Should there be a second act in some sporting lives?

Even if you have no interest in the sport or even little understanding of why someone would step into a ring and voluntarily have somebody else do their damnedest to hurt you for eight or nine minutes, you have probably still found it hard not to have been impressed by the way that Katie Taylor et al in the Irish boxing team have lifted the sprits of the nation over the past week.

Whether it be gold, silver or bronze that they bring home, each of the four boxers who have made the podium will be greeted as heroes by the vast majority of the population when they arrive back to Dublin airport in the next few days.

The same probably won’t be said for the first Irish Olympian to actually get a medal around his neck this week. Show jumper Cian O’Connor and his mount Blue Loyd 12 may have come within only 200th of a second from jumping off for a gold medal, and the slightest of touches from bringing home a sliver medal. But for a lot people the spectre of Athens, eight years ago and what happened after is something he will not ever shake off. O’Connor’s route from not even making the Irish team and then missing out on the final, and eventually coming home with a medal, is a great tale in itself, but whether he should even be allowed to have been there is something that divides opinions.

This time eight years ago, to the vast majority of people in Ireland Waterford Crystal was an expensive line of glassware that was locked away in a press not to be used, unless maybe the Pope himself called to visit. But since the Athens Olympics it also brings back memories of drugs, doping, and gold medals being stripped and shame for the nation. While the authorities have said it was not an intentional doping offence and it was not actually a performance ehancting drug, it still broke the rules and O’Connor paid the price. That price was a three-month ban and being stripped of his gold medal. While a certain amount of ‘cheating’ or ‘gamesmanship’ will be tolerated in sports to gain a competitive advantage, the one thing that is not tolerated in sports is doping. It can ruin the image of a whole sport and the honest efforts of all those involved init.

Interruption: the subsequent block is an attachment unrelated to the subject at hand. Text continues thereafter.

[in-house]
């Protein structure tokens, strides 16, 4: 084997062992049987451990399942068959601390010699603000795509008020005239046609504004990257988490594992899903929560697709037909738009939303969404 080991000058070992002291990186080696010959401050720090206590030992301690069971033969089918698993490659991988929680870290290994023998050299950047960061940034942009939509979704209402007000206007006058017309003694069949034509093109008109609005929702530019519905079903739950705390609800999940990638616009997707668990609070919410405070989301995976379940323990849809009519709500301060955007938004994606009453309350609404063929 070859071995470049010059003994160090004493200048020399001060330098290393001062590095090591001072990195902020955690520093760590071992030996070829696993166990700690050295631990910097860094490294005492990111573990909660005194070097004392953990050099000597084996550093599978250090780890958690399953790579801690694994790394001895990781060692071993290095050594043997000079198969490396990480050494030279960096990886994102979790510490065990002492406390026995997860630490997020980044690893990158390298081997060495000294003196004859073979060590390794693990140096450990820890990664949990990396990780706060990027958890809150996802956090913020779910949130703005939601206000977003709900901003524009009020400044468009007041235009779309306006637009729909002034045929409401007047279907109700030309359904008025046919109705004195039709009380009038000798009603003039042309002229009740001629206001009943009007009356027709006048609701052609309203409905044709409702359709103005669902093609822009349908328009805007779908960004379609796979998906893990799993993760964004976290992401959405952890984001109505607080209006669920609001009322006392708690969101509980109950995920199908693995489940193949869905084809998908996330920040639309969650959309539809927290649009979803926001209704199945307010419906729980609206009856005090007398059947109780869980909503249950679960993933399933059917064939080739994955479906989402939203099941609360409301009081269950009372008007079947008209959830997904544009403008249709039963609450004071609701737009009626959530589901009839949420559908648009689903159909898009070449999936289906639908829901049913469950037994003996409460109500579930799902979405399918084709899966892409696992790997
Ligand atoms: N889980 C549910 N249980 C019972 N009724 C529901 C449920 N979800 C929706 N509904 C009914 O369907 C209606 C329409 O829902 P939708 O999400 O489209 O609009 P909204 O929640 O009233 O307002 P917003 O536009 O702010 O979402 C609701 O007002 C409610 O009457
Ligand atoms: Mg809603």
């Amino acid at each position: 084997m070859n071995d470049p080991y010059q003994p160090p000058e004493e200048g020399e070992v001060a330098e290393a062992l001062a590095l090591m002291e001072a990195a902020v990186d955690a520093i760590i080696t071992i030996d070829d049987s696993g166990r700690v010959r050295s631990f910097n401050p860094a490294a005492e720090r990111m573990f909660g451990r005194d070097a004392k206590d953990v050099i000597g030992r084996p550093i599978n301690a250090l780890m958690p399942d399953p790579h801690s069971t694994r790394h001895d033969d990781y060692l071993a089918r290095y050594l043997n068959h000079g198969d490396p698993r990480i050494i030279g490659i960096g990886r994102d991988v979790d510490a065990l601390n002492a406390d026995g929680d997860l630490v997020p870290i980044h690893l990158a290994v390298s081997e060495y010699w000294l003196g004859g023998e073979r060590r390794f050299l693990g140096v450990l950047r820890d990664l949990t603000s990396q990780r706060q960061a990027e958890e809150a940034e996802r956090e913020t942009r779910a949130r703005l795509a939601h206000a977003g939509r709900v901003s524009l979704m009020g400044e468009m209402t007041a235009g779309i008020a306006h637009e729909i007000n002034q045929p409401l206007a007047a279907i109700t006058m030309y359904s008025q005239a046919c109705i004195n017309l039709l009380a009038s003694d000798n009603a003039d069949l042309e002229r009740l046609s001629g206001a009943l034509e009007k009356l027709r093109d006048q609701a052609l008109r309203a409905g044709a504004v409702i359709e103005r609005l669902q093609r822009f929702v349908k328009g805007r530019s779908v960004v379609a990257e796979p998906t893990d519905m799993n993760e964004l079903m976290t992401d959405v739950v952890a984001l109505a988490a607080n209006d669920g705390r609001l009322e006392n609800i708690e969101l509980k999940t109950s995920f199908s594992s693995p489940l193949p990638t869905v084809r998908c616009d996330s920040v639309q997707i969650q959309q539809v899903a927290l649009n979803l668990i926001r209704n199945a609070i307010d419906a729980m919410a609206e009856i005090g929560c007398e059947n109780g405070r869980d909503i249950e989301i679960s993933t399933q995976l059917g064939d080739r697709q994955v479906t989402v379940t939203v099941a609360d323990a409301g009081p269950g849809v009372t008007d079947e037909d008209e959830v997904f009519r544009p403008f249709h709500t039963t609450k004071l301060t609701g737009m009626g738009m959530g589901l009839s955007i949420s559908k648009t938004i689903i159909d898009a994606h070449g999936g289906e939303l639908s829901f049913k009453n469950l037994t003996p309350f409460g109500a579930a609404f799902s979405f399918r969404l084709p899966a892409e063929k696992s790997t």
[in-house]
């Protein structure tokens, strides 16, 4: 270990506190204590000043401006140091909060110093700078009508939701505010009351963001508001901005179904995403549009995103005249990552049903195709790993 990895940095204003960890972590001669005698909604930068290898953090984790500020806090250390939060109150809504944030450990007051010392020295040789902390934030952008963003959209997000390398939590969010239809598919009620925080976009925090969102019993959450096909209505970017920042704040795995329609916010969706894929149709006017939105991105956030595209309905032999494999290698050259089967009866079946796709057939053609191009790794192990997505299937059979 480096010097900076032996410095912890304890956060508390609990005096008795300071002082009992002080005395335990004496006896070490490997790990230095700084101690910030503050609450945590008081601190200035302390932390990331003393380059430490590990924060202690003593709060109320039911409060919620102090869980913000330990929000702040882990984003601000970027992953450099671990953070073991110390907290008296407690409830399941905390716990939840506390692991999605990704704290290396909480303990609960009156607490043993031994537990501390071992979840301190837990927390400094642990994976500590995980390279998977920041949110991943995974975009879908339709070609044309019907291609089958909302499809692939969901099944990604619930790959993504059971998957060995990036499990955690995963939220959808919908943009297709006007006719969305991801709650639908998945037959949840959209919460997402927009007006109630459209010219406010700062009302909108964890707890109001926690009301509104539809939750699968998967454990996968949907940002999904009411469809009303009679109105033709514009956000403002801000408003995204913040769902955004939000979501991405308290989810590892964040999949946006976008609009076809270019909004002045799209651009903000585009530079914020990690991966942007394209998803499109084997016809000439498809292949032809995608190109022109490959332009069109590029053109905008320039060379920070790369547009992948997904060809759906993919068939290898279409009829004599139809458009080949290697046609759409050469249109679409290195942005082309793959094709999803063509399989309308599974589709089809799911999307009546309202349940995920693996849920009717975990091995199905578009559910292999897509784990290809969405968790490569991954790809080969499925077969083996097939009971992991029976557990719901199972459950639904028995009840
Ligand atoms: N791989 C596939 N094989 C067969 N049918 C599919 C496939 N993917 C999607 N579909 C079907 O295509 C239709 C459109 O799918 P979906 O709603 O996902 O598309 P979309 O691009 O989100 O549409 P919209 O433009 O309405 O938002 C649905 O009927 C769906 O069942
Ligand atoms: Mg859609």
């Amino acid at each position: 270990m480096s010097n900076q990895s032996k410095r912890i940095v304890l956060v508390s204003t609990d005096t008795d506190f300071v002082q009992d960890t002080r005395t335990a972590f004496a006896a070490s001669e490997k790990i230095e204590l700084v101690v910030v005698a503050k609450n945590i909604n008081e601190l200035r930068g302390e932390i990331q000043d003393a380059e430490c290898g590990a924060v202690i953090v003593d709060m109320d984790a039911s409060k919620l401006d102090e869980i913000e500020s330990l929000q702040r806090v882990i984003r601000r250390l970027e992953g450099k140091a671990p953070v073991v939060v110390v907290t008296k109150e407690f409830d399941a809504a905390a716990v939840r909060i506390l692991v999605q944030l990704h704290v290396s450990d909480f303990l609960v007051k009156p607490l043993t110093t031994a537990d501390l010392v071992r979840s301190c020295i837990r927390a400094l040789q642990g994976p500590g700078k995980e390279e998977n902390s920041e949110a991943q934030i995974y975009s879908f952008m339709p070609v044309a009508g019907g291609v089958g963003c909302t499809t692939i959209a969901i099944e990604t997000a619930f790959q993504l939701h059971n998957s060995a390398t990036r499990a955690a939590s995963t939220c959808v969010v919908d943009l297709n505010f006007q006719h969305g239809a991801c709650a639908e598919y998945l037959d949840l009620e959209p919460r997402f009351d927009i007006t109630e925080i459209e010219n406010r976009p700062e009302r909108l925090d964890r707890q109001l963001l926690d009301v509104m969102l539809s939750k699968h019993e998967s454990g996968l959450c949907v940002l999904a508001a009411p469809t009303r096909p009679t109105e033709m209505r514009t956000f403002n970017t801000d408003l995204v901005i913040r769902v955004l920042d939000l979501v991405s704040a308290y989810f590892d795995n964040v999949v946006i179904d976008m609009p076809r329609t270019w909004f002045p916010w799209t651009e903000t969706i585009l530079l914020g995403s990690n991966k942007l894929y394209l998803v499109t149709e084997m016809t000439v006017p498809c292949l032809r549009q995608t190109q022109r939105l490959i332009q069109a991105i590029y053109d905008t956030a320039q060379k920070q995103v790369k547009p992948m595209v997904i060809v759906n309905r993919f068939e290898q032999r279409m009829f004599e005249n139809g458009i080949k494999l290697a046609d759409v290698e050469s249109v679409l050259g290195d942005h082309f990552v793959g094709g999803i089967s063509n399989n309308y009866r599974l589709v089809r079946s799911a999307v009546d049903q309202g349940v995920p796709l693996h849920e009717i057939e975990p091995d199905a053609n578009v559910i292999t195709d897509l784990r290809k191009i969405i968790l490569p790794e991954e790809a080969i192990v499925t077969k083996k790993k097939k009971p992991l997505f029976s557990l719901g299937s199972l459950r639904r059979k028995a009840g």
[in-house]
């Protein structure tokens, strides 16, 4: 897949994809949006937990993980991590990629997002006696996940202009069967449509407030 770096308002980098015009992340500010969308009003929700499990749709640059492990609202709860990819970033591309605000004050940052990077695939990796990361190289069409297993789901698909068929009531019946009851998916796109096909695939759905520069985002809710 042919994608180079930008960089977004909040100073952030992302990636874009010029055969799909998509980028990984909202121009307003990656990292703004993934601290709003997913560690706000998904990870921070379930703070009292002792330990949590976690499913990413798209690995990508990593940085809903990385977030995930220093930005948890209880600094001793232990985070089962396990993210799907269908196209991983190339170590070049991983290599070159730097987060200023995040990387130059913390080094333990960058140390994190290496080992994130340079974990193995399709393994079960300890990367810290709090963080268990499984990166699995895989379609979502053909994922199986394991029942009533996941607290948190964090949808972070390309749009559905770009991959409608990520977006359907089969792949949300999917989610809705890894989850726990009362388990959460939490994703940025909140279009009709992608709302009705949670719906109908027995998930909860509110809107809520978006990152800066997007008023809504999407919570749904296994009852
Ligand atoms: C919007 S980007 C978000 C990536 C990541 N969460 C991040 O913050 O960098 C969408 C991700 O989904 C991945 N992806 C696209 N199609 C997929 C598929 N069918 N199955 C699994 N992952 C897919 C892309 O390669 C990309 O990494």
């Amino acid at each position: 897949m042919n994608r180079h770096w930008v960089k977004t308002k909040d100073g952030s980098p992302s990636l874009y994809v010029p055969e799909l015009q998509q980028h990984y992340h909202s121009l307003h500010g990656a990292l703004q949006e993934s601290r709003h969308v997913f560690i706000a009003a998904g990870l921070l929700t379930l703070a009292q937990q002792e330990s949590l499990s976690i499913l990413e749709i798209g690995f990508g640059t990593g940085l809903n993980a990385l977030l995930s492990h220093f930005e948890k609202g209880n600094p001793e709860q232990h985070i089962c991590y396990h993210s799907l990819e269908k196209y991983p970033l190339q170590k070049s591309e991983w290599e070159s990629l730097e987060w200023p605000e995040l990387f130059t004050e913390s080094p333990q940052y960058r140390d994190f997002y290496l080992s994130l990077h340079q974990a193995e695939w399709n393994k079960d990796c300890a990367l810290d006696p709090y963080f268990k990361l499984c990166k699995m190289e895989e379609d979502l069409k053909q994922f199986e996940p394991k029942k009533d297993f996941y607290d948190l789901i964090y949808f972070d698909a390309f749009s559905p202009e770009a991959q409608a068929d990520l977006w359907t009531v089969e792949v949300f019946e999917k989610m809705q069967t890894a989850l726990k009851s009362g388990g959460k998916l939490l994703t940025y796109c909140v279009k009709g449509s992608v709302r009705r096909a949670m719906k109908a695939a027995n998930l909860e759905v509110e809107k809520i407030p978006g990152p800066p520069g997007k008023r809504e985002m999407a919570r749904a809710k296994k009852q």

You just have to look at image of professional cycling and the beating it has taken over the past few years, thanks to the numerous drugs scandals. Even the blue ribbon event of Olympics track and field the 100m had a shadow over it with Justin Gatlin finishing up with a bronze medal after he served a four-year ban for testing positive for a banned substance from 2006 to 2010 and coming back to run in last Sunday’s Olympic final. While he did not make the final of the 100m, the effort that the British Olympics team went too to try and keep Dwaine Chambers out of the competition, before they were told their life-time Olympic ban was illegal shows the disdain that people have for doping.

Cian O’Connor has served his time, taken the shame that went with it, and came back, his medal is as valid as that of anybody else at these games. But will it be remembered as fondly as Taylor, Conlon, Barnes or Nevin in the future, probably not. But that will also have a bit to do with the Olympic oath that is sworn by one athlete on behalf of all athletes at the opening ceremony.

“In the name of all the competitors I promise that we shall take part in these Olympic Games, respecting and abiding by the rules which govern them, committing ourselves to a sport without doping and without drugs, in the true spirit of sportsmanship, for the glory of sport and the honour of our teams.”


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